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PLCs can interact with the internet in a similar manner, but with a few key differences.
APIs in Action
While many websites offer all sorts of API definitions, the PLC com- munity is probably most interested in those websites offering hard data useful for automated machines, equipment, and systems. To obtain this type of information, a PLC needs outbound internet access so it can connect to the desired websites.
Figure 2: This color-highlighted JSON sample shows the layered nature of information, which contains human-readable data ready for parsing by software.
Research performed on the internet by search- ing for “website APIs” and similar terms will identify various websites and the APIs they offer. Some APIs offer free access, or at least a limited number of free connections per day. Other websites, often with more valuable information, may require registration and charge a usage or subscription fee.
Programmers should have a few software tools available as they begin their first project to connect a PLC with an internet website, including the open- source Wireshark packet monitoring software and a JSON-aware text editor.
Unpacking JSON
HTTP requests to website APIs will return responses in JSON format, which is not easily human-readable in raw format (Figure 1). However, JSON has a well-defined system of layers and
nesting, and those information objects are readily viewed with a compatible text editor (Figure 2).
The information a user would want is often nested several layers deep within the JSON file, which must be progressively parsed so it can be retrieved. In the Figure 2 example, the temperature of 44 degrees Fahrenheit resides in Layer 3, underneath Layer 2 “Imperial” and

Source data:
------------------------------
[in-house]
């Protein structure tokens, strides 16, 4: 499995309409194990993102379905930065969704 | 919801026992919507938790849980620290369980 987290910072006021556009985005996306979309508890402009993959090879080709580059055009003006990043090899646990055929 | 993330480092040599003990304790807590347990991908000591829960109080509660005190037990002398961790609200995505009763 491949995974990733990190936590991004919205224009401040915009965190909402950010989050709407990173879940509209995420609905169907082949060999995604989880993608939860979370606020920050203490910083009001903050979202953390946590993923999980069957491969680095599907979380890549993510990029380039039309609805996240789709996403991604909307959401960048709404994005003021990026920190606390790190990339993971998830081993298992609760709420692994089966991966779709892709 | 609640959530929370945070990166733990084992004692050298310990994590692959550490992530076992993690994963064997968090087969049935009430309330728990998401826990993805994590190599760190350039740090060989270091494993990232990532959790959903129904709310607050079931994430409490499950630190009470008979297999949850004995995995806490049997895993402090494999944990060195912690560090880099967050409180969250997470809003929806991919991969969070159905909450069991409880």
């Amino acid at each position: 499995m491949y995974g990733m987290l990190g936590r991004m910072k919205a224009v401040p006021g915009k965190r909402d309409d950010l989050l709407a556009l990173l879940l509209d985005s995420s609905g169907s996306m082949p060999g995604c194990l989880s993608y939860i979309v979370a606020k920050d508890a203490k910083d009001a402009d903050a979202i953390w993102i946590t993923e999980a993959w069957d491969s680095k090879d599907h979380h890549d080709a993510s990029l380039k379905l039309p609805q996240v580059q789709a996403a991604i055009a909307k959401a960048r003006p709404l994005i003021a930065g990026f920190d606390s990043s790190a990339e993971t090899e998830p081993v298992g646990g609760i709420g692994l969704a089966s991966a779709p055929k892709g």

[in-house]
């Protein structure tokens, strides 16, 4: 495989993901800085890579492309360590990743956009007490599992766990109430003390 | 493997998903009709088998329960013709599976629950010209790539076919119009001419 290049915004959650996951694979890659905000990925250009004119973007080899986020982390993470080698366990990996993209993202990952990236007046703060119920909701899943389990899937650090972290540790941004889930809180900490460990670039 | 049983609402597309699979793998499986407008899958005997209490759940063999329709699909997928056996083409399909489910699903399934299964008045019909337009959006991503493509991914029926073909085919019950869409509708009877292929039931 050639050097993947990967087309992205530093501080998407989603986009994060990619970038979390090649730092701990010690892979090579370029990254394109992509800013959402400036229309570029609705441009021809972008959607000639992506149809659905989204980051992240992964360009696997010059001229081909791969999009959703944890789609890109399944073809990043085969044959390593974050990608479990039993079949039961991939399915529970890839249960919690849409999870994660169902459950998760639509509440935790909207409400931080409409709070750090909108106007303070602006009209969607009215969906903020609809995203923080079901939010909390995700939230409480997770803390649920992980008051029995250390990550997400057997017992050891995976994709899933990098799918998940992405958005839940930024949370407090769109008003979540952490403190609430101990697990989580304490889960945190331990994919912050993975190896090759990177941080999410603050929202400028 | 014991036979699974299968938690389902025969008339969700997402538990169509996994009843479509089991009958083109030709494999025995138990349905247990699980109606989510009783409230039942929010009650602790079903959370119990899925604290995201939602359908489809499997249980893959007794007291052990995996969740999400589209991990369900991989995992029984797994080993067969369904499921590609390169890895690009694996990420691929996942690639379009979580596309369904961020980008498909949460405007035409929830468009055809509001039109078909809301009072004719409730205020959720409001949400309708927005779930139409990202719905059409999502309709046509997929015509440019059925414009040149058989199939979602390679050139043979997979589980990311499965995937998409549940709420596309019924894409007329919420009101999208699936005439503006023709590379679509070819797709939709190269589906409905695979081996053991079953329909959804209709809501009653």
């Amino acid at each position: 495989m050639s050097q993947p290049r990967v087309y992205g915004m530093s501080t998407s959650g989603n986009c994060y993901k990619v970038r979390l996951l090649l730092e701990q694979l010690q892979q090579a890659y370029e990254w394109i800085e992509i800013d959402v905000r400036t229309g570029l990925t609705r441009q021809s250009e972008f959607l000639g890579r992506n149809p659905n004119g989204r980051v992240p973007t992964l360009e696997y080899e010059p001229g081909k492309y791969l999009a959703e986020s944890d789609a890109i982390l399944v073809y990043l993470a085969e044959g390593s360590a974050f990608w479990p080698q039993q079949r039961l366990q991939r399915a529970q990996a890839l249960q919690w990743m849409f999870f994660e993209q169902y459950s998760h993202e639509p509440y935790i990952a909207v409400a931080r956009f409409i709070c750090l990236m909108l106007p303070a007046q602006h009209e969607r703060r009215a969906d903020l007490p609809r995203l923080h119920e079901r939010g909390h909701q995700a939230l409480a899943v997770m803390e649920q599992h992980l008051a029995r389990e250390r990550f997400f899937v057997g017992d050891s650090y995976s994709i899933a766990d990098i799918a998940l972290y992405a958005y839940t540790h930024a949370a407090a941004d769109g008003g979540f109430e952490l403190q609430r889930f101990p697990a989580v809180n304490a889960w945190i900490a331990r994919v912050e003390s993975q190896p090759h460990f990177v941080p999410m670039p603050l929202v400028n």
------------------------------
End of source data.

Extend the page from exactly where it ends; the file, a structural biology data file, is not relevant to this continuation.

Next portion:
Layer 1 “Temperature”.
AutomationDirect BRX PLCs incorporate four key features to make communication with internet websites possible:
• An Ethernet port configured on the plant network, with proper privileges allowing the PLC to connect to the internet
• The ability to be configured as a trans- mission control protocol (TCP) client, so the PLC can open a logical channel to initiate HTTP instructions
• An HTTP command instruction, so request strings can be sent to the API of a target URL
• A JSON parsing instruction, so that the response data payload can be processed
For AutomationDirect, the specific program instructions are HTTPCMD and JSONPARSE. Following is an application example demonstrating the
necessary steps.
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Does Your PLC Talk JSON?
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Brain Teasers
Figure 1: A typical JSON data payload requires some parsing to extract the desired data.
Cover Story | Issue 43
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